The Warden disputes Stankewitz's allegation that Goodwin should have further investigated and presented evidence of impaired intellectual functioning and brain damage, and contends the expanded record now before the Court supports the prior finding that Stankewitz was not incompetent or suffering from a mental disease or disorder. The Warden also disputes the allegation that Goodwin failed to present evidence of Stankewitz's drug use at the time of the crime, asserting that evidence was presented of his drug use before the murder and that the new evidence alleging Stankewitz used marijuana, heroin and alcohol with his brother Willie in the days before the crime is not reliable and is inconsistent with other evidence.
The Warden disputes Stankewitz's allegation that Goodwin should have further investigated and presented evidence that Stankewitz's brother Johnny was in the car during the 1973 CHP shootout, and that there was a strong possibility Johnny, and not Stankewitz, was the shooter. The Warden asserts Johnny's statement does not provide evidence he was the shooter, but incredibly attempts to lay blame for the shooting on his deceased friend Eddie Davis, contending that Eddie fired the shotgun out the passenger window or out the back window through the small crack under the open trunk while keeping his foot on the accelerator and having Stankewitz steer the car. Even if this evidence is viewed as raising a doubt that Stankewitz was the shooter, the Warden contends that at a minimum Stankewitz aided and abetted the shooting, so a tactical choice not to present such evidence was reasonable and understandable. Stankewitz's Allegations of Non-Presented Mitigation Stankewitz's factual allegations of potential mitigation fall into three categories: (1) childhood of abuse/ neglect; (2) history of mental illness; and (3) substance abuse/ lack of sleep prior to the murder. In the first category, Stankewitz submitted agency documents detailing the abuse and neglect which resulted in his removal from home at a young age, numerous declarations from family and friends relating the poverty and abuse (both physical and mental) suffered by Stankewitz in his home, and medical records and declarations indicating the difficulties Stankewitz experienced in subsequent state institutions and foster homes. Of the 16 allegations in the first category, most are shown by government or medical records, although some have questionable support.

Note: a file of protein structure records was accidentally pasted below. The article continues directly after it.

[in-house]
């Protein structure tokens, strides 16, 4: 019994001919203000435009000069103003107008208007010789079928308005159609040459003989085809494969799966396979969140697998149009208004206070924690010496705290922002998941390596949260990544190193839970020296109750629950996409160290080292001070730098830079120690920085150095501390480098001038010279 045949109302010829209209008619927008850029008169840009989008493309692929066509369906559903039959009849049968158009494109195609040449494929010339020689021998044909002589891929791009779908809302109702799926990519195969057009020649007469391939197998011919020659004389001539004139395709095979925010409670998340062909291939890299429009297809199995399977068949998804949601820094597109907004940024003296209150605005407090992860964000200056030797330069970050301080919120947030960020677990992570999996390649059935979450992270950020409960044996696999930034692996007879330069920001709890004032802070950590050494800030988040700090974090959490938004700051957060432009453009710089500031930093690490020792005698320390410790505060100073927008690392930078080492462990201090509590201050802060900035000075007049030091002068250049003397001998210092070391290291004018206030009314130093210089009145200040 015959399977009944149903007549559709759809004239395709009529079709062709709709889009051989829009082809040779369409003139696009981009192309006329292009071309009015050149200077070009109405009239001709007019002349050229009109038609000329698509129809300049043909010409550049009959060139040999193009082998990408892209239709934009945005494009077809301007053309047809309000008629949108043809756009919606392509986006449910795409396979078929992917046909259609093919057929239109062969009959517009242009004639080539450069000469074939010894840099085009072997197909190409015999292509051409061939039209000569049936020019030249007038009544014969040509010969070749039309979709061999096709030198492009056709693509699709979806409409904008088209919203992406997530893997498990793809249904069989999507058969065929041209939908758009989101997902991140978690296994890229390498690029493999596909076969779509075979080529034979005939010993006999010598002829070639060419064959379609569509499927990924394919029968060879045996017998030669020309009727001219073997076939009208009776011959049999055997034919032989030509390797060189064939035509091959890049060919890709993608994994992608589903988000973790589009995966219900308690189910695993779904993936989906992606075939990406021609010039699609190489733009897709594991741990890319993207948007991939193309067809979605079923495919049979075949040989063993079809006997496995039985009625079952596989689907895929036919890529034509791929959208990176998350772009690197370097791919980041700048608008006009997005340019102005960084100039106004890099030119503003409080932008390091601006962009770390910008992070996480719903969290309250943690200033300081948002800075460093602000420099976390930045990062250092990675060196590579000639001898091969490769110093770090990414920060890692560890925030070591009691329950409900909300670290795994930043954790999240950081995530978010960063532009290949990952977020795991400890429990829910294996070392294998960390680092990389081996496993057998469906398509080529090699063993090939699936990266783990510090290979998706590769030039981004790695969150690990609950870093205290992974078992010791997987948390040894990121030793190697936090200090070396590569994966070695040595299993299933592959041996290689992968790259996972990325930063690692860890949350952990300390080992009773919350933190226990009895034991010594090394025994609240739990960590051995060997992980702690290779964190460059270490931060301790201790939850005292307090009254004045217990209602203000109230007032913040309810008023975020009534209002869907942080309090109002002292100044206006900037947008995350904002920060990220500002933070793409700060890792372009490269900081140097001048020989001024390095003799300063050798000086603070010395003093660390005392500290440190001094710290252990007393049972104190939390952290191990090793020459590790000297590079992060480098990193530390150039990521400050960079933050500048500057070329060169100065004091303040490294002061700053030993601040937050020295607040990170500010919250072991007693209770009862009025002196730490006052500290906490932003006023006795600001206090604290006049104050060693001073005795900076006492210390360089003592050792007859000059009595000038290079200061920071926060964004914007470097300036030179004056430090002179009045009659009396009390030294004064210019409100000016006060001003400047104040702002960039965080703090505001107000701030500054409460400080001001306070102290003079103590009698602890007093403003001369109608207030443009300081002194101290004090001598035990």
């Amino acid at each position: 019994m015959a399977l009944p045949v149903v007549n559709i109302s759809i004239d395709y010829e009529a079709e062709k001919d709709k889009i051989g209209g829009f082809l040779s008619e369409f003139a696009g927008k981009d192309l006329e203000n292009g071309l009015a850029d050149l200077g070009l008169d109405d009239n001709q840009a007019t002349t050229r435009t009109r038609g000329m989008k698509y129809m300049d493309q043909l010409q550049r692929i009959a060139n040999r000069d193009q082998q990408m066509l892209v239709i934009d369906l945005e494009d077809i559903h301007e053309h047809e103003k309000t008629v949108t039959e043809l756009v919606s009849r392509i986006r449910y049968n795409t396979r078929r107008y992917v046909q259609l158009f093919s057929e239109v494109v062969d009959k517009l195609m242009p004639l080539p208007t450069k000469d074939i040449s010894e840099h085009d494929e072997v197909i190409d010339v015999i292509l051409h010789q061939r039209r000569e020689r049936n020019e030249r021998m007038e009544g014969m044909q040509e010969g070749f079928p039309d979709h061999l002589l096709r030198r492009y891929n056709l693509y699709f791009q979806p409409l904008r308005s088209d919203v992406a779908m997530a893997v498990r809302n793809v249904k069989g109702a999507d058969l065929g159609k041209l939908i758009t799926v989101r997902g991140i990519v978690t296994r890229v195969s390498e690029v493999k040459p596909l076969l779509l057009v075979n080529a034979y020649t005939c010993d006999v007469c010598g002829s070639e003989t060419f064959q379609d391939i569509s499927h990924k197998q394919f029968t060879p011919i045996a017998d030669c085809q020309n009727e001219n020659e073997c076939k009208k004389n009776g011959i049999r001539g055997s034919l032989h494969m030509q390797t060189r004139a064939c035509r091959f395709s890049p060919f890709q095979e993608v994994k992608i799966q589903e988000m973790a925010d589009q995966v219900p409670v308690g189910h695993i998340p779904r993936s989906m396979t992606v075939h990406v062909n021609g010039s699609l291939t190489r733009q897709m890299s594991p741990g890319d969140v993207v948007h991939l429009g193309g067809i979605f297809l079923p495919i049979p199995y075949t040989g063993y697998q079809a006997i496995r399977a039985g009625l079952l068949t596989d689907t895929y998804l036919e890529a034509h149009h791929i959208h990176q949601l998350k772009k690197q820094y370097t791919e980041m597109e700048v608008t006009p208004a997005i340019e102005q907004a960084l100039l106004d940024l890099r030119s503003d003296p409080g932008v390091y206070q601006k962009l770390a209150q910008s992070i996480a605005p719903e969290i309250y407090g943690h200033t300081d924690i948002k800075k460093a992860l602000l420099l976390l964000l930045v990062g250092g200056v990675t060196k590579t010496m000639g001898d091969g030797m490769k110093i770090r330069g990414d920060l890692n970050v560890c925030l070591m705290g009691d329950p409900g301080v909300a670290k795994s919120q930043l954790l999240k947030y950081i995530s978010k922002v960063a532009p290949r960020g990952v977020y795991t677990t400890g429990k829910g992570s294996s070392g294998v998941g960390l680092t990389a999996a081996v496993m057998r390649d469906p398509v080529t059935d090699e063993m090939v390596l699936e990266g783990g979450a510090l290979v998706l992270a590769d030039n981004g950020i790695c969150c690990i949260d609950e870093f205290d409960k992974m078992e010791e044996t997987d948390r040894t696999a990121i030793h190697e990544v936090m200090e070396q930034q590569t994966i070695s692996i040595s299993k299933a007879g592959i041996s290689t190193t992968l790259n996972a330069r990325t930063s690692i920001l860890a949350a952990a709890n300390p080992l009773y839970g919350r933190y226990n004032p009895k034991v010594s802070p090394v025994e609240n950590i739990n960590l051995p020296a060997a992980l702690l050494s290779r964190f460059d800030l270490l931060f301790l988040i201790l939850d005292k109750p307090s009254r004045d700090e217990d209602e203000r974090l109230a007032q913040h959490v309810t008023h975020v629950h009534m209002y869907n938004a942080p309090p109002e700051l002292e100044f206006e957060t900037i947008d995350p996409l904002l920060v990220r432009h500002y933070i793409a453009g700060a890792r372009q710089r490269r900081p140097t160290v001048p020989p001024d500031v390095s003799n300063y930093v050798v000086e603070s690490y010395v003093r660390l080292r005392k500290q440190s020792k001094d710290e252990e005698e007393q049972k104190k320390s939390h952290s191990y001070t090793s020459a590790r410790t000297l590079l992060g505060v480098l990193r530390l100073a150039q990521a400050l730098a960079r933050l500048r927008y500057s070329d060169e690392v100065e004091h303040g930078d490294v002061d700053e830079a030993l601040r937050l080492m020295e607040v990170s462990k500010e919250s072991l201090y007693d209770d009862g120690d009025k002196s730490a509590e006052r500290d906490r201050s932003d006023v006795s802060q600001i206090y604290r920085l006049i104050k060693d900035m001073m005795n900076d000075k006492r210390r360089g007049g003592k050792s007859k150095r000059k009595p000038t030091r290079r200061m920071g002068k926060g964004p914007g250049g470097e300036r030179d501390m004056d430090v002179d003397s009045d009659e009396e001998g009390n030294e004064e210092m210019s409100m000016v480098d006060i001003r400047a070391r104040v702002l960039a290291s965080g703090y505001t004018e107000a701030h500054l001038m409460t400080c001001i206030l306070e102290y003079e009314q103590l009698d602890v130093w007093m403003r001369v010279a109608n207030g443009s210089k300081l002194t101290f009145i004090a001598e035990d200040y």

1-A. Stankewitz's difficult and traumatic youth, up to age six, included:
a. a psychiatrist's description of his home as "totally lacking in love, warmth and affection and frequently filled with deprivation, rejection and punishment;"
b. a poverty-stricken household where there was often not enough food for the children;*fn1
c. a house that was dirty, filled with vermin and without running water or electricity;*fn2
d. starting to sniff paint by age five, and soon expanding into the use of alcohol and harder drugs*fn3;
e. physical and mental abuse by both parents - being taken to the emergency room three times before his first birthday*fn4;
f. a mother who drank excessively while pregnant with him, was also physically abused by his father, who struck her repeatedly in the abdomen;
g. a violent father of Native American descent who ridiculed him for being light-skinned and told him not to take medication prescribed to control his behavior;
h. a mother who beat him so badly with an electrical cord at age six that she was jailed and he was placed into state care*fn5;
i. older siblings who also abused the younger ones, especially him*fn6;
j. at least one scar, "a substantial indentation on his cranium," which remains as a ...